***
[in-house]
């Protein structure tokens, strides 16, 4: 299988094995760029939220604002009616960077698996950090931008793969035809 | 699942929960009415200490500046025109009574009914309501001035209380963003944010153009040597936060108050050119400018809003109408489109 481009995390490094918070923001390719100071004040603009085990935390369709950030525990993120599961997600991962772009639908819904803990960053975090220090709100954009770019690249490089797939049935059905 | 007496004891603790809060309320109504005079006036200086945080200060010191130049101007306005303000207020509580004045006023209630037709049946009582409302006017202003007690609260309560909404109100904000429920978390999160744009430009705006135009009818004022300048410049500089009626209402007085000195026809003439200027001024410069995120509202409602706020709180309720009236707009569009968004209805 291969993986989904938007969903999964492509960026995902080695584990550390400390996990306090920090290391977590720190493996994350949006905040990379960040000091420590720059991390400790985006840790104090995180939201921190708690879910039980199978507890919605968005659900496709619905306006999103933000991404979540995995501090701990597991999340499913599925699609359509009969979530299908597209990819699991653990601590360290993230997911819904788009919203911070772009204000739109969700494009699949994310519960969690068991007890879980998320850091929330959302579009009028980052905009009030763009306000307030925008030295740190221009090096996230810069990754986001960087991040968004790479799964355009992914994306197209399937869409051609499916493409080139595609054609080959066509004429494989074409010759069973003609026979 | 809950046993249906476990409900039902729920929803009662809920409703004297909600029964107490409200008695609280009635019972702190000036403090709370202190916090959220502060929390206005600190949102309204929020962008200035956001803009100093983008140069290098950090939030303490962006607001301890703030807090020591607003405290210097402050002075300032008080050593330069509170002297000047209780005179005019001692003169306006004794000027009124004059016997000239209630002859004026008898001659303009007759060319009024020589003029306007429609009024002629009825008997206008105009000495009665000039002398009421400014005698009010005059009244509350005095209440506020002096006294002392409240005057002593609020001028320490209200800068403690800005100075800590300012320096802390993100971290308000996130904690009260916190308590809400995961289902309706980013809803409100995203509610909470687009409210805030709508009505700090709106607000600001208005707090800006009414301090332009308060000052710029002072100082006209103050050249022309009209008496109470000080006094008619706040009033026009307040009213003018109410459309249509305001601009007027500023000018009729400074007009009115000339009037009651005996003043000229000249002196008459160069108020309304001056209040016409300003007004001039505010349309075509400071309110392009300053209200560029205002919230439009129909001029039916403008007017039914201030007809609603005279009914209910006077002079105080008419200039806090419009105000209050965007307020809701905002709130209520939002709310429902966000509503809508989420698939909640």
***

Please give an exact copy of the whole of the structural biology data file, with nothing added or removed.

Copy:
[in-house]
């Protein structure tokens, strides 16, 4: 299988094995760029939220604002009616960077698996950090931008793969035809 | 699942929960009415200490500046025109009574009914309501001035209380963003944010153009040597936060108050050119400018809003109408489109 481009995390490094918070923001390719100071004040603009085990935390369709950030525990993120599961997600991962772009639908819904803990960053975090220090709100954009770019690249490089797939049935059905 | 007496004891603790809060309320109504005079006036200086945080200060010191130049101007306005303000207020509580004045006023209630037709049946009582409302006017202003007690609260309560909404109100904000429920978390999160744009430009705006135009009818004022300048410049500089009626209402007085000195026809003439200027001024410069995120509202409602706020709180309720009236707009569009968004209805 291969993986989904938007969903999964492509960026995902080695584990550390400390996990306090920090290391977590720190493996994350949006905040990379960040000091420590720059991390400790985006840790104090995180939201921190708690879910039980199978507890919605968005659900496709619905306006999103933000991404979540995995501090701990597991999340499913599925699609359509009969979530299908597209990819699991653990601590360290993230997911819904788009919203911070772009204000739109969700494009699949994310519960969690068991007890879980998320850091929330959302579009009028980052905009009030763009306000307030925008030295740190221009090096996230810069990754986001960087991040968004790479799964355009992914994306197209399937869409051609499916493409080139595609054609080959066509004429494989074409010759069973003609026979 | 809950046993249906476990409900039902729920929803009662809920409703004297909600029964107490409200008695609280009635019972702190000036403090709370202190916090959220502060929390206005600190949102309204929020962008200035956001803009100093983008140069290098950090939030303490962006607001301890703030807090020591607003405290210097402050002075300032008080050593330069509170002297000047209780005179005019001692003169306006004794000027009124004059016997000239209630002859004026008898001659303009007759060319009024020589003029306007429609009024002629009825008997206008105009000495009665000039002398009421400014005698009010005059009244509350005095209440506020002096006294002392409240005057002593609020001028320490209200800068403690800005100075800590300012320096802390993100971290308000996130904690009260916190308590809400995961289902309706980013809803409100995203509610909470687009409210805030709508009505700090709106607000600001208005707090800006009414301090332009308060000052710029002072100082006209103050050249022309009209008496109470000080006094008619706040009033026009307040009213003018109410459309249509305001601009007027500023000018009729400074007009009115000339009037009651005996003043000229000249002196008459160069108020309304001056209040016409300003007004001039505010349309075509400071309110392009300053209200560029205002919230439009129909001029039916403008007017039914201030007809609603005279009914209910006077002079105080008419200039806090419009105000209050965007307020809701905002709130209520939002709310429902966000509503809508989420698939909640």